Zoo Animals Running Loose After Flooding in Georgia


Lions and tigers and bear – oh my! Several tigers, a hippo and countless other wild species are running loose or dead in the capital of Georgia, the former Soviet republic, after flooding destroyed the zoo and enclosures destroyed freeing an estimated 600 animals, with about half of them still missing. Residents are being told to stay indoors because the animals have not been fed and are more likely to attack.

The Georgian capital, Tbilisi, experienced hours of heavy rain that turned the normally mild stream through the city into a raging torrent and the neighboring River Vere to breach its banks. The flooding in the city, which has approximately 1.1 million residents, has killed at least 12 people and destroyed or damaged dozens of houses as well as the entire zoo.

The Tbilisi Zoo is a disaster area as heavy flooding destroyed animal enclosures and a large portion remains underwater. Animals, like bears, a crocodile, a wild boar, wolves, penguins and monkeys, fled the zoo; others may have drowned in the submerged areas or the flood itself. Three zoo workers, including one who recently returned to work after losing an arm in a tiger attack, were found dead on the zoo grounds (They have not yet indicated whether they died in the flooding or by fleeing animals.).

At this point, they do not know how many animals they might actually be looking for. With the exact number of and types of animals loose, authorities have urged people to remain inside given the wild animals possibly roaming the area. The animals were not fed in the rain or since the flood, so many may be hungry enough to attack humans or other species they encounter.

The government launched what could be called a big-game hunt with armed special forces patrols combing the city by foot and helicopter looking for escaped or dead animals. Many were hunted down and killed by officials. Photos showing carcasses of a tiger, a boar, a lion and a pony have emerged. The zoo has also indicated that several wolves and penguins are dead.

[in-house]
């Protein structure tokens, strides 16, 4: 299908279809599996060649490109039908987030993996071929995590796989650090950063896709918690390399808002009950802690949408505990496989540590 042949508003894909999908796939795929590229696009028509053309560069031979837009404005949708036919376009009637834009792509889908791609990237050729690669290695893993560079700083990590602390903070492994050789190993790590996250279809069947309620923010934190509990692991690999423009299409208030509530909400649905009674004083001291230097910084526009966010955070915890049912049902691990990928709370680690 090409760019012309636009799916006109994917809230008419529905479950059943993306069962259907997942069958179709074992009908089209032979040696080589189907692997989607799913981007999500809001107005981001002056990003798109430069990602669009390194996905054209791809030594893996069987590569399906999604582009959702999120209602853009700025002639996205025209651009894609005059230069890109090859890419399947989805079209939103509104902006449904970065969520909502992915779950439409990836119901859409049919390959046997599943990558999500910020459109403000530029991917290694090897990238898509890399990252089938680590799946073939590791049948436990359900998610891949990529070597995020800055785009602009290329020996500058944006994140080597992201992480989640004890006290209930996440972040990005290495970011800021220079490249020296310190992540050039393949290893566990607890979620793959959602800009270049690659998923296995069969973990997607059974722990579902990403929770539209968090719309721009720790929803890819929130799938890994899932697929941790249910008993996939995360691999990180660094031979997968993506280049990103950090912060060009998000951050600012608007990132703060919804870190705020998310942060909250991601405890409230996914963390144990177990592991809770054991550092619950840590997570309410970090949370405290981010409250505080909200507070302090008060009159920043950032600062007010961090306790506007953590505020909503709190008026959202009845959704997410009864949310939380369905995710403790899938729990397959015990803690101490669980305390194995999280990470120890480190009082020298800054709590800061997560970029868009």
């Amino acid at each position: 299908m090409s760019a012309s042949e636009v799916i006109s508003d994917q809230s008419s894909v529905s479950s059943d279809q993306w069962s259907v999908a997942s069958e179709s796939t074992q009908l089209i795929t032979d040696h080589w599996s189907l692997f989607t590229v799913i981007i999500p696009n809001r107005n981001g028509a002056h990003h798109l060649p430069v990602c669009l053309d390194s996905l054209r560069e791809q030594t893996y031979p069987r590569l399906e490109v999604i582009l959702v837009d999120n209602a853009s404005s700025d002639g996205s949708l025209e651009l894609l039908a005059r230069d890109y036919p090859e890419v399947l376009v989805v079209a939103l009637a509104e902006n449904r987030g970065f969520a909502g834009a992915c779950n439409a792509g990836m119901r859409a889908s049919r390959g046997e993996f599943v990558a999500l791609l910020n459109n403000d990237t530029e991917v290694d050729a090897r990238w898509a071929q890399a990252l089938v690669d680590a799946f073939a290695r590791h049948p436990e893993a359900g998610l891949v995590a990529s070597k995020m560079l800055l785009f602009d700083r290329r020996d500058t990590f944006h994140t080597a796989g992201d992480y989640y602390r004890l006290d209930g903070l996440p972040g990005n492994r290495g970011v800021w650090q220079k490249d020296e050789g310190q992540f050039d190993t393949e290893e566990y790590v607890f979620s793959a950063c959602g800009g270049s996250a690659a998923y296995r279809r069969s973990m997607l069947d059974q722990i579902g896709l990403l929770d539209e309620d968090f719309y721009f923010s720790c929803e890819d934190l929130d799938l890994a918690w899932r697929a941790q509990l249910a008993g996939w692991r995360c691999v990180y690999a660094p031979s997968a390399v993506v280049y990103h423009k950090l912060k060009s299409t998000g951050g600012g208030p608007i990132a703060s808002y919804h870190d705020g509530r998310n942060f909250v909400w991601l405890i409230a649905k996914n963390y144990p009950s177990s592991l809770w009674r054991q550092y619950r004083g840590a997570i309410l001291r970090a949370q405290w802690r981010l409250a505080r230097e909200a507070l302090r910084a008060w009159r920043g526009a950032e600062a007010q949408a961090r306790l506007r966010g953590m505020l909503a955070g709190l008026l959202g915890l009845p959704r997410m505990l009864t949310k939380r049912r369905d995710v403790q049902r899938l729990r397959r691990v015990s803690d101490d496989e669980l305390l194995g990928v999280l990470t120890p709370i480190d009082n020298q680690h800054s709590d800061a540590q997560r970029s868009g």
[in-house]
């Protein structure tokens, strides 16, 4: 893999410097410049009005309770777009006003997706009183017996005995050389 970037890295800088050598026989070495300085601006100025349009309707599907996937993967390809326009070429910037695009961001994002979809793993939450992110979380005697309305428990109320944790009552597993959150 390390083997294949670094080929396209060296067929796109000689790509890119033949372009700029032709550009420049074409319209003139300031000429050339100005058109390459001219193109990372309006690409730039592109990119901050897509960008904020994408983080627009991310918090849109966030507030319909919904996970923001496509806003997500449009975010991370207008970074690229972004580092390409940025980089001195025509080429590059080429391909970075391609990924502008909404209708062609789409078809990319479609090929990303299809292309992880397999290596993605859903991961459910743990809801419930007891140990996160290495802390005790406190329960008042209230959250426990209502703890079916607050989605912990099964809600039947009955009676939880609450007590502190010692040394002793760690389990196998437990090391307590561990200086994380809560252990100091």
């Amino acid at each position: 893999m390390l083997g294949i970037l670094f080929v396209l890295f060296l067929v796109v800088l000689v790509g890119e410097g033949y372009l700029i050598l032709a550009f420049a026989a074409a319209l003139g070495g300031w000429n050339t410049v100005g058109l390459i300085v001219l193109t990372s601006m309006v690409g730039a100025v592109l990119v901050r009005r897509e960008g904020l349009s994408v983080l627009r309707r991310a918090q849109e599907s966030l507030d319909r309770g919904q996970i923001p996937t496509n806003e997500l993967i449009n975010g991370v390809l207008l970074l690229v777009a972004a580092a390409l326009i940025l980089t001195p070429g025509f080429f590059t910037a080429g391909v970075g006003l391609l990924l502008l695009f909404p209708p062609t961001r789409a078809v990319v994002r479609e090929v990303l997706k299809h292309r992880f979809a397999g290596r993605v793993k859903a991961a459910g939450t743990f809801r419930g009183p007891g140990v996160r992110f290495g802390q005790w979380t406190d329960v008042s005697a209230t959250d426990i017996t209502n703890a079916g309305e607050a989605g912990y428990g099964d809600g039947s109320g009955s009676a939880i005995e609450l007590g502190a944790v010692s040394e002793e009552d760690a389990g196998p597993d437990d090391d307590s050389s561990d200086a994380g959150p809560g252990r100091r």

Some have accused authorities of using unnecessary force to deal with the situation. A Zoo director reported that one of the facility’s favorite attractions, a rare white lion, was found shot in the head. Zurab Gurielidze said, “It’s simply possible that someone exceeded his authority” in killing the young lion, Shumba.

A hippopotamus, a species that can be aggressive and deadly, was tranquilized while wandering down a city street. Video footage was released showing area residents helping to lead the animal up the road before it was completely subdued.

The zoo is the most visible and dramatic area damaged, but the flooding in Georgia also destroyed or damaged a lot of the Tbilisi infrastructure. Many roads and structures are damaged and areas are still dealing with large pools of water.

Tbilisi (from an Old Georgian word Tbili for warm) is located in the Caucasus area between Europe and Asia. At various times in known history, the city has been under Persian, Byzantine, Arab, Mongolian, Iranian and Russian control before becoming an independent country.

As the waters from the flooding in Georgia recede, more will be known on which zoo animals are really running loose and which died in the disaster. The destroyed Tbilisi Zoo will also have to figure out where to house the traumatized animals who survived.

By Dyanne Weiss

People: Zoo Animals Roam Free After Deadly Flooding in Georgia Capital: ‘It’s an Unbelievable Tragedy’
Washington Post: Zoo animals escape amid flooding in former Soviet republic
Zee News: 10 shocking images of bears, lions roaming Tbilisi streets after Georgian floods

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